React Express

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React Components
React Components
Components are the building blocks of any React UI. React manages the mapping from components created with JSX (e.g. <div />) to the native browser DOM which is actually rendered.
The entire UI of the application is specified by declaring which components to render, and in what order. Components are nested inside other components, forming a tree data structure. The top level component, or the root of the tree, is known as the root component. Nested components are called children components.
DOM Components
ReactDOM provides us built-in DOM-node components that look just like their corresponding HTML tags, e.g. <div />, <input />. These generally accept the same attributes as their HTML counterparts, like title and style.
A few key differences to keep in mind:
  • Since class is a reserved word in JavaScript, we use className instead.
  • Styling elements with style is quite common in idiomatic React code, unlike in plain HTML. The style attribute takes an object which uses the JavaScript names of CSS rules. For example, we would write style={{paddingTop: 20}} in React, to achieve the same thing as style="padding-top: 20px;" in plain HTML. We'll cover styling in greater depth later.
Here are a few examples of DOM components rendered using React.
Custom Components
Often we want to render more complex components which encapsulate logic, styles, and multiple DOM components.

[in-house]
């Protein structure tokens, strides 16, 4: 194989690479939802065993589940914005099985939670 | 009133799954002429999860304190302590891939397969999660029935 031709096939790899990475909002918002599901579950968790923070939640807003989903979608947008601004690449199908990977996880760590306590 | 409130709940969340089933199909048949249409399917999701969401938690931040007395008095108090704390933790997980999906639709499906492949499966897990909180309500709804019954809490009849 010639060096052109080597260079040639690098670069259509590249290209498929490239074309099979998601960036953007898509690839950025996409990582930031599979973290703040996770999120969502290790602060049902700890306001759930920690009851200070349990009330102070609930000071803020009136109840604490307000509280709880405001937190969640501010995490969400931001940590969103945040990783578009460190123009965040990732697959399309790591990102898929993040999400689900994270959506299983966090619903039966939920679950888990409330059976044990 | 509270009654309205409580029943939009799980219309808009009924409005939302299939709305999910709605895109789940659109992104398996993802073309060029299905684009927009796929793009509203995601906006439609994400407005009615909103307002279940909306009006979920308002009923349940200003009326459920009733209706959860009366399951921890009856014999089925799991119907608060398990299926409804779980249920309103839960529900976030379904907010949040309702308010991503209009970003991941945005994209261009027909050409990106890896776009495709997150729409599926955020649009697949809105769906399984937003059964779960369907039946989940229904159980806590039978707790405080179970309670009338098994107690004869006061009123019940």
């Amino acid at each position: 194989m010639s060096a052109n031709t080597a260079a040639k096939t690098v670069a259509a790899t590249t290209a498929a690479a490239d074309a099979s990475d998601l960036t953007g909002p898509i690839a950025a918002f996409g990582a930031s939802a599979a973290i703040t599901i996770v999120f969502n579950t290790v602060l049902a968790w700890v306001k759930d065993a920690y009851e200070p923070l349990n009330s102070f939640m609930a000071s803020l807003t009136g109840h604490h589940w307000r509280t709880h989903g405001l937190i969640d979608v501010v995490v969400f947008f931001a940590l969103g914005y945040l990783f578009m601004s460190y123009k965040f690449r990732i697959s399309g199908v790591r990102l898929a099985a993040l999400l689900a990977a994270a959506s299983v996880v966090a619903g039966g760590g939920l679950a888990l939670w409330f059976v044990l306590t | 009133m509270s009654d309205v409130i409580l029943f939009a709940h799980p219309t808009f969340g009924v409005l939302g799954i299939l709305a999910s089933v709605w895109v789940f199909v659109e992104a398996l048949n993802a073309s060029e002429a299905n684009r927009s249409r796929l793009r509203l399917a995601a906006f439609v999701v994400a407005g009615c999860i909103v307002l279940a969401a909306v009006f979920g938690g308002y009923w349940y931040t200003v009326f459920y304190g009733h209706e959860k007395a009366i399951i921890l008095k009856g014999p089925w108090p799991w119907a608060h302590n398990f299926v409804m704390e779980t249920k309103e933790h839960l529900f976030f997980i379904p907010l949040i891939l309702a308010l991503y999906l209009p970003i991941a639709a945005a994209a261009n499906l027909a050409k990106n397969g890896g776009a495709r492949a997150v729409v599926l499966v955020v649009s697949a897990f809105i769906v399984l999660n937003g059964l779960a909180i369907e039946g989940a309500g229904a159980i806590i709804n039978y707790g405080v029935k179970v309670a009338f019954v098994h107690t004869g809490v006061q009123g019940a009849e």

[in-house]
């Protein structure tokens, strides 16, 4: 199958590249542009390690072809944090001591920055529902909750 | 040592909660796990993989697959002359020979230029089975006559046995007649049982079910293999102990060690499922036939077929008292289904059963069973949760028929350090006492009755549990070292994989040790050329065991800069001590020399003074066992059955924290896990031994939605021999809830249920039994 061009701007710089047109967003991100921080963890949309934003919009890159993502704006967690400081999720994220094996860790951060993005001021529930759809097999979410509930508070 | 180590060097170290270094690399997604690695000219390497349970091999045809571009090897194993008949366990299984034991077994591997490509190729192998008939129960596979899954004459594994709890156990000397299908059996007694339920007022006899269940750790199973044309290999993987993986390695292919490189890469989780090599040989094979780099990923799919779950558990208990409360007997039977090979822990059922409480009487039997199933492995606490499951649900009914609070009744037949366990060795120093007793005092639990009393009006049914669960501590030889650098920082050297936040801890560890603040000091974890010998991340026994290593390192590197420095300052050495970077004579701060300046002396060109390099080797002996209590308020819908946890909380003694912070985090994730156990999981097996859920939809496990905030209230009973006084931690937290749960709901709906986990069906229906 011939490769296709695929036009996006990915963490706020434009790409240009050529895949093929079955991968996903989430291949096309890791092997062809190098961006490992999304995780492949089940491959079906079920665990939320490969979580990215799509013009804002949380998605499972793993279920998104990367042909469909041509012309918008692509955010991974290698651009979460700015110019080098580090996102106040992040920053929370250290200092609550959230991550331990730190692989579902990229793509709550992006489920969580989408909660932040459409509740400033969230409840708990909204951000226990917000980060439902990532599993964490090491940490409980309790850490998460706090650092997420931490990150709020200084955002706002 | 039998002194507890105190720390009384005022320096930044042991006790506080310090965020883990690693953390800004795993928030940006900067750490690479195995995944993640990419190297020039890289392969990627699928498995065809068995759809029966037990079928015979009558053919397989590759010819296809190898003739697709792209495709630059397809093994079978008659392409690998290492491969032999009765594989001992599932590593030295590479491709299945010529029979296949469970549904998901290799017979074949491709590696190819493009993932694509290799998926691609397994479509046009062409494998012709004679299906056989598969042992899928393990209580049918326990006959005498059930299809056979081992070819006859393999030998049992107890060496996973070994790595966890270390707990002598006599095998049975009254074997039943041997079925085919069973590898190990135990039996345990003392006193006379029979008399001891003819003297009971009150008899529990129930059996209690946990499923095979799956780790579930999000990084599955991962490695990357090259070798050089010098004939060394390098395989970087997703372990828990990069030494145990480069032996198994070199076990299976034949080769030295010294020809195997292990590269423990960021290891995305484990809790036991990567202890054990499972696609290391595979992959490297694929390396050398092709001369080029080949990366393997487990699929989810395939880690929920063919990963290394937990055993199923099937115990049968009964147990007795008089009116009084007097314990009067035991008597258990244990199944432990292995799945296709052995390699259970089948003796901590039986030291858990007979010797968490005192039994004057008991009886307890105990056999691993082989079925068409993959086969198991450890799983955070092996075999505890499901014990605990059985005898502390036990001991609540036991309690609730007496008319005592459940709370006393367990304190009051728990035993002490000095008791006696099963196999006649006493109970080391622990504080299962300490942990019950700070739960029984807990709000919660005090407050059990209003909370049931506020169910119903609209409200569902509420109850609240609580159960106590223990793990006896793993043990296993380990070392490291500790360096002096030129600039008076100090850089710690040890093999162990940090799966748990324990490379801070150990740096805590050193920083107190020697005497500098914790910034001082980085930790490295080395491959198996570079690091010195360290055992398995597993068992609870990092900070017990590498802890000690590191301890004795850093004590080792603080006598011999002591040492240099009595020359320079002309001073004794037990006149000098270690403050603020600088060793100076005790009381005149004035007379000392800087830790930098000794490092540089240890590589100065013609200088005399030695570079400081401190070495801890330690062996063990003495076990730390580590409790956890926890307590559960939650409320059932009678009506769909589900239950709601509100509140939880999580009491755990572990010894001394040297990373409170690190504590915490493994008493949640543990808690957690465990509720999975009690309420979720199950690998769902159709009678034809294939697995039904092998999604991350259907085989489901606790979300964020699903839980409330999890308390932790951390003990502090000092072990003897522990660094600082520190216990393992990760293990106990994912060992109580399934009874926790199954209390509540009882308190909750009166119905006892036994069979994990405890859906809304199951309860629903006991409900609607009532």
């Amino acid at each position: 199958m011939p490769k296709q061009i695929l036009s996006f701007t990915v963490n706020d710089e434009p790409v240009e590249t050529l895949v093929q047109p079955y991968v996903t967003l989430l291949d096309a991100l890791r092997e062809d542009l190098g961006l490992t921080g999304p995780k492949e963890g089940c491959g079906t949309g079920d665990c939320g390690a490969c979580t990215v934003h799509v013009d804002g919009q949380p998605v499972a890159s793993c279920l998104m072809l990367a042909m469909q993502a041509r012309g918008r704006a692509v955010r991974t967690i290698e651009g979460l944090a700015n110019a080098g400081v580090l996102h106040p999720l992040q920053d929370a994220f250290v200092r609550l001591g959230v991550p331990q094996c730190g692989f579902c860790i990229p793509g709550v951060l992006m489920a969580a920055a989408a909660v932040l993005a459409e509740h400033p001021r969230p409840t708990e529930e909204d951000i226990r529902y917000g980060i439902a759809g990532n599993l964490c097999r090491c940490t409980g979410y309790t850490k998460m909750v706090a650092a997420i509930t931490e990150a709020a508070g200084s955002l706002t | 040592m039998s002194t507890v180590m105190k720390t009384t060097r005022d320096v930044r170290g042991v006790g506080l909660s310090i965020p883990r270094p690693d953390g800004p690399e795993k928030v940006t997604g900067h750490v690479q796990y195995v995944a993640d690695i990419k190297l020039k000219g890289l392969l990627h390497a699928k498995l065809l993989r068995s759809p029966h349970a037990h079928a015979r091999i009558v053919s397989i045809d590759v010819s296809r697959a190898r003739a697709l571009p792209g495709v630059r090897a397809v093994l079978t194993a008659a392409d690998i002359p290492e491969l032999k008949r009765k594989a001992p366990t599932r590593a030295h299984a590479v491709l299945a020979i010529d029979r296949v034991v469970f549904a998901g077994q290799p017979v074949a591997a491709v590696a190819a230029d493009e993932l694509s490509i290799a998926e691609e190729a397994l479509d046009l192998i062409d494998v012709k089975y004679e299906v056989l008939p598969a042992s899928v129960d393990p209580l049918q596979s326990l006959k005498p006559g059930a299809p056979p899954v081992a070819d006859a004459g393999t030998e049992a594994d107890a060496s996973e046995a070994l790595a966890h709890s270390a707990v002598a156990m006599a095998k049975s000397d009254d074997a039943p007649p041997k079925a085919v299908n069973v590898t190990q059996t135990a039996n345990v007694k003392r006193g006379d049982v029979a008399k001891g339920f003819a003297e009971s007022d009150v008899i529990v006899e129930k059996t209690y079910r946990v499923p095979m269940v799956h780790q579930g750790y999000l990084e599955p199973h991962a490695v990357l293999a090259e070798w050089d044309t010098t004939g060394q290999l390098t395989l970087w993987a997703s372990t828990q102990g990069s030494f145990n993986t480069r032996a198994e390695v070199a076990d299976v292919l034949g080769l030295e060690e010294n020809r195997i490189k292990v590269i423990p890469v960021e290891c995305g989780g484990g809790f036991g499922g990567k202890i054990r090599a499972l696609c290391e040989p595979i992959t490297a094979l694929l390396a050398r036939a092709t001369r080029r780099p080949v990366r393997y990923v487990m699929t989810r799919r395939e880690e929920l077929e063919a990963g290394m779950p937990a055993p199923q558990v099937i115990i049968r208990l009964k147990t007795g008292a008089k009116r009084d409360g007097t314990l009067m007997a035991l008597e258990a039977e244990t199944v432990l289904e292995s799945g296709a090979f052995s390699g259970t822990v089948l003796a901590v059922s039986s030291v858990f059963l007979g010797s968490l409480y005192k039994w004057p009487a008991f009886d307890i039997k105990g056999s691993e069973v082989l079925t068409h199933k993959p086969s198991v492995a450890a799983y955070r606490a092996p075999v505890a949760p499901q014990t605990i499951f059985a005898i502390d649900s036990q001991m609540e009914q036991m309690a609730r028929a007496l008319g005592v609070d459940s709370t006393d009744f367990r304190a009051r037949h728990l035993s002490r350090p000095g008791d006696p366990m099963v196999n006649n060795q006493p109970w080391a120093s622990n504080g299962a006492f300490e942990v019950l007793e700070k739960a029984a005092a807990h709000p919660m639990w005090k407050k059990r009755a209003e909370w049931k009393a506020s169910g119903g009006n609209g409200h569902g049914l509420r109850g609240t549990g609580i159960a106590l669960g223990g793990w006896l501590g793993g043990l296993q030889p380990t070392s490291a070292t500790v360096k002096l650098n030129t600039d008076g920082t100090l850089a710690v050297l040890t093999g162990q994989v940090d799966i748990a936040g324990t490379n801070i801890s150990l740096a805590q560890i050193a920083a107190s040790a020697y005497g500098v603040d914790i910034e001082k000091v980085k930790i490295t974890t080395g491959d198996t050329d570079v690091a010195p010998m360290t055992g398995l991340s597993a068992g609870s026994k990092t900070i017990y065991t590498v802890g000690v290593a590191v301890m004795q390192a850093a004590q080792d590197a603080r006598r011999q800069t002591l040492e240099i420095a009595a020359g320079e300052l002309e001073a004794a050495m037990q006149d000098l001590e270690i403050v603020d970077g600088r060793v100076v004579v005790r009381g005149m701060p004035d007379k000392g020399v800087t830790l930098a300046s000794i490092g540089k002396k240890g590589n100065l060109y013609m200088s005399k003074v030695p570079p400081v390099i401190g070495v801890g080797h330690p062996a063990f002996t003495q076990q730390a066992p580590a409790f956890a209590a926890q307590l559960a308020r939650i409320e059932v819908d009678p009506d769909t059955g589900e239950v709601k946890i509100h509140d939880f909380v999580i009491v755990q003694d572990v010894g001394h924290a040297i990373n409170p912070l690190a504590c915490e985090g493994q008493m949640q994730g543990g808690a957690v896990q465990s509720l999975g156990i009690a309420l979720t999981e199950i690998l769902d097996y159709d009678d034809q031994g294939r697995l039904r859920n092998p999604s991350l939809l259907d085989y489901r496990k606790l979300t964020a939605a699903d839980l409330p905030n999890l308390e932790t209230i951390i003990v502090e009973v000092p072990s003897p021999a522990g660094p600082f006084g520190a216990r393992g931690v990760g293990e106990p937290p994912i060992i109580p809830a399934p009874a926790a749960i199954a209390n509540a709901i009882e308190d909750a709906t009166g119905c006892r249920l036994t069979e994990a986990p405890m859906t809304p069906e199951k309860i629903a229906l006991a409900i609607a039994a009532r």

To declare a custom component, we extend React.Component and write a render method which returns other components. We can then instantiate our component just as we would a DOM component. By convention, custom component names are capitalized (to distinguish them from DOM components, which are lowercase).
Notice how the Card component encapsulates multiple DOM components and styles, while also supporting custom parameters - we can pass a custom color and children components (these are accessed within the component from this.props). Custom components let us reuse code extremely easily.
Ultimately, our Card component doesn't actually insert an HTML element called <Card /> in the DOM. Custom components are just an abstract representation that React keeps track of, making it easier for us to write complex apps. Only built-in DOM components are actually inserted as elements in the DOM.

In the next sections, we'll cover two important aspects of using components, the Component API and the Component Lifecycle API.